British holidaymakers should expect more delays at the UK’s port of Dover this weekend after a ferocious Anglo-French row broke out over the management of post-Brexit border controls on the English Channel.
The port declared a “critical incident” on Friday after French border police provided what Dover said was a “woefully inadequate” number of passport control officers, leading to some families experiencing five and six-hour waits as they tried to escape for summer holidays.
Dover warned passengers heading for the port to stock up with “water, food and supplies” and expect continued congestion as it worked to clear the queues caused by “inadequate French border capacity”. Fewer than half of the port’s nine passport booths were staffed early on Friday morning, causing knock-on effects for the rest of the day.
The foreign secretary Liz Truss, who is campaigning to replace Boris Johnson as prime minister, described the situation as “appalling” and called on France to increase capacity. “This awful situation should have been entirely avoidable and is unacceptable,” she said.
The warning issued by the port authority was echoed by ferry operator P&O as the summer holiday season kicked off, with thousands of families travelling to Europe this week after the end of the school year. The Kent ferry is the most popular sea route to France and many other parts of mainland Europe.
Dover issued a furious statement on Friday morning, saying it was “deeply frustrated” at the level of resources committed by the French Police aux Frontières (PAF).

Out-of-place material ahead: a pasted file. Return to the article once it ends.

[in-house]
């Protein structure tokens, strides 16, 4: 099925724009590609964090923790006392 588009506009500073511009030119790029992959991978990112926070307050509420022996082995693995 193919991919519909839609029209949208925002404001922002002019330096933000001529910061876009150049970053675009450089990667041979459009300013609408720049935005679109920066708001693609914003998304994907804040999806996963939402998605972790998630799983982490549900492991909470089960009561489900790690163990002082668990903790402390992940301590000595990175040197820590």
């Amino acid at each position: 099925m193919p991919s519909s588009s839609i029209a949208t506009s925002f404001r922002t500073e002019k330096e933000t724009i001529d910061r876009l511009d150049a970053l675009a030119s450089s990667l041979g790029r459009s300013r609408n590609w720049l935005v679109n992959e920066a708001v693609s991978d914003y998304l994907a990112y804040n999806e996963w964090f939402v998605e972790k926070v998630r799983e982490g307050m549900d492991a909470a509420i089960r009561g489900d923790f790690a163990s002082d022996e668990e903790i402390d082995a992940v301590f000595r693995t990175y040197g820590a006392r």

Doug Bannister, CEO of Dover Port, said it had planned meticulously for such a busy day and it was “deeply regrettable” that PAF had not provided the number of officers requested. Traffic flows had improved during the day as more French staff came on stream, he added, but “we do still have a heck of a backlog to get through.”
Dover’s complaint about the lack of French border staff was matched by Calais, which said a shortage of UK Border Force personnel was regularly causing unnecessarily long waits on the French side.
Jean-Marc Puissesseau, chief executive of Port de Boulogne-Calais, said he had warned of chronic UK border staff shortages for “several months”, with cars and buses often waiting 90 minutes to be processed en route to the UK.
“There are not enough UK police on [the] Calais side,” he said. “I’ve been asking for reinforcements from UK BF — we need 50 per cent more people to ensure the smooth functioning of the port”.
The UK Home Office, which manages the Border Force, declined to comment on Puissesseau’s claims.
Britain’s railways also face more disruption next week, after the RMT Union said 40,000 staff would walk out on Wednesday after the failure of talks with Network Rail and 14 train companies.
The network came to a virtual standstill across much of the country last month when the RMT held a wave of strikes in a row over pay, conditions and possible job losses. Only about a fifth of services were able to operate on even the busiest lines.
“Network Rail have not made any improvement on their previous offer and the train companies have not offered us anything new,” said Mick Lynch, RMT general secretary.
In a separate but further sign of strained EU-UK relations, the European Commission said it was expanding legal enforcement proceedings against Britain in the dispute over post-Brexit trading arrangements for Northern Ireland.
Announcing the measures to enforce elements of the so-called Northern Ireland protocol, Brussels said it was acting because of “the UK’s unwillingness to engage in meaningful discussion”.
The commission said it suspended proceedings a year ago in a spirit of co-operation but had restarted them because UK government plans to pass legislation that would unilaterally rip up the protocol went “directly against this spirit”.
The UK government said the commission’s decision was “disappointing”.
Additional reporting by Sam Fleming in Brussels